Is there something easier than ORM?

Philip Semanchuk philip at semanchuk.com
Tue Feb 17 17:35:00 CET 2009


On Feb 17, 2009, at 7:27 AM, 一首诗 wrote:

> Hi all,
>
> Recently I am studying some python ORM libraries, such as sqlalchemy.
>
> These are very powerful technologies to handle database.  But I think
> my project are not complicated to enough to benefit from a complete
> ORM system.
>
> What I really want, is some easy ways to load data from database, and
> change rows of data to list of named tuple, then I could send these
> data to my client application.
>
> I don't think I want these subtle behavior such as lazy load, auto
> update, ect. in ORM.
>
> So is there some libraries like that?
>
> Or is there some tools that could generate code from database scheme
> as I want?

As others have suggested, there are lower-level libraries for database  
access, like the sqlite library included with Python >= 2.5.

The API wrapper I'm most familiar with (psycopg2) has some nice  
features like returning Postgres text as Python strings and Postgres  
ints as Python ints and Postgres arrays as Python lists. It can also  
return rows as dictionaries keyed by column names. You get some nice  
things for free.

I read someone's advice that one doesn't need an ORM for simple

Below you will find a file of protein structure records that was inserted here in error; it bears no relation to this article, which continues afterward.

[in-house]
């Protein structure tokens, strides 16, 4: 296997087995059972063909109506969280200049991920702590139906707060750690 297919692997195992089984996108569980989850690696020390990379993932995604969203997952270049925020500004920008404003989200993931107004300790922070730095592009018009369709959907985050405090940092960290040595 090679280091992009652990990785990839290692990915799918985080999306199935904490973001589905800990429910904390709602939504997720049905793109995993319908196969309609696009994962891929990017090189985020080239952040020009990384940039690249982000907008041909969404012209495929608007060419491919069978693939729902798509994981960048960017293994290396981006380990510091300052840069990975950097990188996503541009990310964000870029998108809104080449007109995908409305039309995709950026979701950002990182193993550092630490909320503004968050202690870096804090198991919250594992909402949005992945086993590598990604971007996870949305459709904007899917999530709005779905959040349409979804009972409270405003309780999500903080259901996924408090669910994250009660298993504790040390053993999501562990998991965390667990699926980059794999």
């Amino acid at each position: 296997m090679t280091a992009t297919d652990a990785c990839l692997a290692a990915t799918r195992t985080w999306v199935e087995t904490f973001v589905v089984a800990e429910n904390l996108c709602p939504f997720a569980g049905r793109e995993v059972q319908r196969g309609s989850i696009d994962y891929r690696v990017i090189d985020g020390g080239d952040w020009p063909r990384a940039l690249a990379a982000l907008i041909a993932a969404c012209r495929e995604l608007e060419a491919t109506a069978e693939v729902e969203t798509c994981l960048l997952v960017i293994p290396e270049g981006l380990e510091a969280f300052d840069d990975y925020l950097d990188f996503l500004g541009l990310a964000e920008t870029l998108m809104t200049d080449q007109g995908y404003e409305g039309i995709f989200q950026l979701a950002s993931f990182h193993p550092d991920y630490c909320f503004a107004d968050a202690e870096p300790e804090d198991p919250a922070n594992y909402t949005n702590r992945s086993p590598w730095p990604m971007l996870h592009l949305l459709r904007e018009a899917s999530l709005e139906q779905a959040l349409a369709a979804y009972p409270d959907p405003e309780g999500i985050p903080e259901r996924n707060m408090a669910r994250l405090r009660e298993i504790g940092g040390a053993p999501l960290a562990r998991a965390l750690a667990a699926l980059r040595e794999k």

projects but they become more useful as projects grow in complexity.  
I'm not so sure of that. I felt like the opposite could well be true  
-- the limitations inherent in a general purpose tool like an ORM are  
less likely to be a problem in a small, simple project than a larger  
one.

In short, I gather that others on this list are a lot more fond of  
SqlAlchemy and ORMs in general than I am. Granted, my experience is  
very limited. I tried to integrate SqlAlchemy in one project,  
struggled for a long time to express how I wanted my tables joined,  
and finally found that performance was bad compared to our homegrown  
SQL. My boss and I were both very comfortable with SQL and were happy  
to go back to writing our own SQL statements and coding a data access  
layer.

I don't intend this as a criticism of SqlAlchemy. On the contrary I am  
impressed by what it does. But I often see people promoting ORM as the  
solution to all database access problems, and I certainly don't feel  
like it is.

Good luck,
Philip







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